Hidden Crisis: Suicide Among Troops' Grieving Families
New federal study aims to learn more
By Matt Cantor, Newser User
Posted Dec 21, 2012 4:53 AM CST
Federal researchers are beginning to study military family suicides.   (Shutterstock)

(Newser) – While military suicides are closely tracked, there's no hard data on suicides by troops' grieving relatives. But conversations with military families point to an "outbreak" of suicides and attempts during the past 11 years, the Wall Street Journal reports. "We've all had the idea of suicide at one time or another," says a mother whose son was killed in Iraq; she knows several military parents who have ended their own lives, she says. Now, federal researchers are gathering 3,000 participants for a study on the matter.

It could shed light on how military deaths "differ from similarly sudden or violent civilian deaths in their impact on bereaved family members," says a psychiatrist. Meanwhile, the Journal recounts the stories of several military family members—a mother, a sister, a father, a brother, and a stepmother—who committed or attempted suicide following the deaths of loved ones. "It was like part of your heart was torn out of you," says the father of a private killed in Iraq. After surviving a suicide attempt, he realized that "you have to make a choice: Either I'm going to live for the living or I'm going to stay living for the dead." Click through for the full piece.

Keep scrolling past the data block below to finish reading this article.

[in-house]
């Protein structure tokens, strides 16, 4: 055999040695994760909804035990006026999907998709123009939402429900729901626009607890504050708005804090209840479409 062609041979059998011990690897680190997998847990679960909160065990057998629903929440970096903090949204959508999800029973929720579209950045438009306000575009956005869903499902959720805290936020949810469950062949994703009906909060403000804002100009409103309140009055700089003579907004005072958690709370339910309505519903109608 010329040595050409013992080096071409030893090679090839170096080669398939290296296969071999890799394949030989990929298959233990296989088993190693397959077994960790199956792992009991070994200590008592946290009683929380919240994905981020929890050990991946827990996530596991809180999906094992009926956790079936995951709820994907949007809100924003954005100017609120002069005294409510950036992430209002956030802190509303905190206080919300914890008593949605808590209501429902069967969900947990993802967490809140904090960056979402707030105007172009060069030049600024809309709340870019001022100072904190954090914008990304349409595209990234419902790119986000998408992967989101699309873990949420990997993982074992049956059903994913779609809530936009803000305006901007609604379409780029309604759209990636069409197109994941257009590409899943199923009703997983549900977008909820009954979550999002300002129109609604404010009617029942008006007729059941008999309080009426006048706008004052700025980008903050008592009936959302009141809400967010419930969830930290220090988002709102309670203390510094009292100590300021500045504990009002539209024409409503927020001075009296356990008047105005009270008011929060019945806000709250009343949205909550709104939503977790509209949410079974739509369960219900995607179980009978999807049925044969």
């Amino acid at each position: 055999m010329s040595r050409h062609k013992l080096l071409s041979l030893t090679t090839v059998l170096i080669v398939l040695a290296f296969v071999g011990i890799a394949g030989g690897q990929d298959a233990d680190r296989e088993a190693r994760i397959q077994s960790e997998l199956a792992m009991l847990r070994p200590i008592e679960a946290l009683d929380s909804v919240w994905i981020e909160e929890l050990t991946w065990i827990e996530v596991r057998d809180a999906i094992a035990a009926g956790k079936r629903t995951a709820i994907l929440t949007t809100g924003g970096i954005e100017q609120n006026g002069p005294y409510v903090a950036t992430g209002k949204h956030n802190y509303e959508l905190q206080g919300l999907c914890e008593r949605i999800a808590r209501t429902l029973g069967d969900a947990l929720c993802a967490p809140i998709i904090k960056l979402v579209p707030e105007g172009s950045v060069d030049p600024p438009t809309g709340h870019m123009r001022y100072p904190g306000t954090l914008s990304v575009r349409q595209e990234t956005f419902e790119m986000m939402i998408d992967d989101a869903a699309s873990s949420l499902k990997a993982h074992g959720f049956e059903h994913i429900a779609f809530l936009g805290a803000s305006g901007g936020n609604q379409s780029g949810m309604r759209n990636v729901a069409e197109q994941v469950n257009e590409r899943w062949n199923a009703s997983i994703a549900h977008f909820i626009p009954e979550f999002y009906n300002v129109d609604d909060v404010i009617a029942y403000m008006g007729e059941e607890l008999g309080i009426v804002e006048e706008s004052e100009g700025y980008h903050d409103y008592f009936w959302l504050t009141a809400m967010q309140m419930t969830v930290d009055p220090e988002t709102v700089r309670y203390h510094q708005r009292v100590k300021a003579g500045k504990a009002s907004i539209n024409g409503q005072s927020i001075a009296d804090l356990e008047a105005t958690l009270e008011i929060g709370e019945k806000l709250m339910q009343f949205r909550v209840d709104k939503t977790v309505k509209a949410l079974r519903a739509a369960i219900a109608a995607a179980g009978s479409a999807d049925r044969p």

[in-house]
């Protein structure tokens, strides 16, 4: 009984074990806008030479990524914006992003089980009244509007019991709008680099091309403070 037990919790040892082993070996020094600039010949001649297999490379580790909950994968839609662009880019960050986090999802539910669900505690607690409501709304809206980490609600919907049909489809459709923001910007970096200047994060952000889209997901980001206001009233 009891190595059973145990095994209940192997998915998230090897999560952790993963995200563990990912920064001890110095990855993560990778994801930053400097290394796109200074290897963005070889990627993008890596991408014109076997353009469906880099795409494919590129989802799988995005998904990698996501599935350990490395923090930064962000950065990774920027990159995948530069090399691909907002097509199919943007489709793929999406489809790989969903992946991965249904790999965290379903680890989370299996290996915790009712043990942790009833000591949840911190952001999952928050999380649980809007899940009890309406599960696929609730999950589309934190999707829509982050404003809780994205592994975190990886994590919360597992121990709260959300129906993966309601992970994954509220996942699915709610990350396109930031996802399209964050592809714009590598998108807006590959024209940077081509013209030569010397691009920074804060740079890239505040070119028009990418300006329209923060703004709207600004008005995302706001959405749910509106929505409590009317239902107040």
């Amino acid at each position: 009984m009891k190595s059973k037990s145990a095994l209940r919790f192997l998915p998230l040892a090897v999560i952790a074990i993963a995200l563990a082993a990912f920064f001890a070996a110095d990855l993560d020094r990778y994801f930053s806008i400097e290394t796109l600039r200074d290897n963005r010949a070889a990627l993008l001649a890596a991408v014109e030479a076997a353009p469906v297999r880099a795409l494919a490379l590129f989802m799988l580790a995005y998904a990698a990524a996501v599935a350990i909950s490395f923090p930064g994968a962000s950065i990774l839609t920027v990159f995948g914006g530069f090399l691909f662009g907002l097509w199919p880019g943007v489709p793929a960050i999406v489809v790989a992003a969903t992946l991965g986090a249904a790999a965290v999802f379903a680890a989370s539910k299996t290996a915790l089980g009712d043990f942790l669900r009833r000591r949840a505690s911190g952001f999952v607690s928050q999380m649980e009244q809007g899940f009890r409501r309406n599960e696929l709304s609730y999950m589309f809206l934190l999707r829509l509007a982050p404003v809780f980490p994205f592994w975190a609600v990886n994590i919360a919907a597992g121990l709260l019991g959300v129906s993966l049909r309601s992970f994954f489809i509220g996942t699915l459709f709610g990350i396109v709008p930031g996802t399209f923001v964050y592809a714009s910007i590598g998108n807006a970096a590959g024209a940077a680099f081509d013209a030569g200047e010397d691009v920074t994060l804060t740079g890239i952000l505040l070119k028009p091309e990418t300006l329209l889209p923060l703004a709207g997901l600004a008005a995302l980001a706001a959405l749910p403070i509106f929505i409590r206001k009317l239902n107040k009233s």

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Showing 2 of 5 comments
Dec 21, 2012 8:36 AM CST
I wonder if this is something we all have built into us equally, like when one person yawns other people follow suit. Or when one person pukes it makes other people want to puke. Or I wonder if there is a version of a gene that makes you more likely to actually kill yourself when you feel really bad. Most of these people mentioned in the article were genetically related except for the step mom.
Dec 21, 2012 5:34 AM CST
Many of those grieving families were shocked & shamed when their soldier sons "came out" swishing.